Wynn Macau chip thief nabbed, $6m chips whereabouts unknown


wynn-macau-chip-thief-arrestMacau police have arrested the prime suspect of this week’s brazen theft of $6.1m in gaming chips from the Wynn Macau casino.

On Friday, Macau’s Judiciary Police (PJ) announced the arrest of the suspected chip thief, a 49-year-old Wynn Macau VIP gambling club croupier surnamed Lei, and Lei’s 70-year-old uncle Ho, a Wynn Macau security guard who police have fingered as Lei’s accomplice.

The two men were arrested on Thursday evening at a park in Taipa and were delivered to the Prosecution Office the following day. Police said only HKD20k of the HKD47.9m worth of stolen chips has been recovered to date, and the suspects have so far kept mum about the whereabouts of the remaining chips.

PJ officials told local reporters that Lei walked out of Wynn Macau at 7am on Tuesday after finishing his shift at a VIP gambling club. Lei reportedly warned the only other colleague on duty at that hour to “stay quiet” before stuffing the chips into a bag, after which Lei casually strolled out the door and made good his escape on a motorcycle.

Lei, who began his Macau casino career in 2009 as a security guard before becoming a croupier in 2011, has reportedly admitted his guilt. Lei told police that he had ‘gambling issues’ and that he’d taken out loans to cover his gambling losses. Ho has denied any personal involvement in the theft.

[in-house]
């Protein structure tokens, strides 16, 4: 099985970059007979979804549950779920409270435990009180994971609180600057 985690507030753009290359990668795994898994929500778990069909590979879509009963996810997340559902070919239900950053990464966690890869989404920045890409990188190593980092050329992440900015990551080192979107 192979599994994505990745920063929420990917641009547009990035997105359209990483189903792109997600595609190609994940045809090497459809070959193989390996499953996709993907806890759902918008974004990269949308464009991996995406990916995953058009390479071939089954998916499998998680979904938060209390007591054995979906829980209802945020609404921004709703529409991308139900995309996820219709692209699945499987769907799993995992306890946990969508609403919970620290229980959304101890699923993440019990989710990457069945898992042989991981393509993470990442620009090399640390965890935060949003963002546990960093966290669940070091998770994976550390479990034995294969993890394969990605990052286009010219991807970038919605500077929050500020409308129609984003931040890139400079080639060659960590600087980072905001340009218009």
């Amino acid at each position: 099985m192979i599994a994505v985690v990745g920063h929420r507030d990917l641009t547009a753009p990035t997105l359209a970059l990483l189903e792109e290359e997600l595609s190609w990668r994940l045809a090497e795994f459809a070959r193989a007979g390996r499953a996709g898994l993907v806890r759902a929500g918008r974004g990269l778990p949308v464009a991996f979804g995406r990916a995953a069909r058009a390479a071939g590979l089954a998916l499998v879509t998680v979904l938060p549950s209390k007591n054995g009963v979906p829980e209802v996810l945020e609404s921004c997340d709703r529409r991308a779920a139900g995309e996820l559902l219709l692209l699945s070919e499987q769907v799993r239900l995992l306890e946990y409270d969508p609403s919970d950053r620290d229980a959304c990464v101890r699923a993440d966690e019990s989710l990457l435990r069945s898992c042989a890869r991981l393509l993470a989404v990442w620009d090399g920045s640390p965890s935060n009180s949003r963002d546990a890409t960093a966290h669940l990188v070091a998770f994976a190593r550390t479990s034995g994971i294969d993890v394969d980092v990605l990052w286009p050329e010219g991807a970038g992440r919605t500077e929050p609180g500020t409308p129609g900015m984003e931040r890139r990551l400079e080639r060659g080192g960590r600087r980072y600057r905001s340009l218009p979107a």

Without naming Wynn Macau, Macau’s Gaming Inspection and Coordination Bureau (DICJ) has asked the affected casino operator to conduct a report into the theft. DICJ officials have also met with Macau’s five other casino concessionaires to ensure their staff surveillance procedures are up to snuff.

Word of the brazen theft first circulated on social media platforms, and Thursday saw three casino staff charged with breaching judicial confidentiality for sharing a police document identifying Lei.

On the other side of the Pacific Ocean, Las Vegas casinos have been hit with a rash of robberies in the past couple weeks. On January 10, a gun-wielding man demanded money from New York-New York’s casino cage. Three days later, Ellis Island was subjected to a similar gun-backed cash demand. On Monday, the SLS casino saw a man jump a counter, grab cash and flee.

The Associated Press said Vegas police don’t believe the incidents are connected but are nonetheless concerned with the crimes’ frequency. In November, a masked gunman robbed a cashier at the Bellagio’s poker room.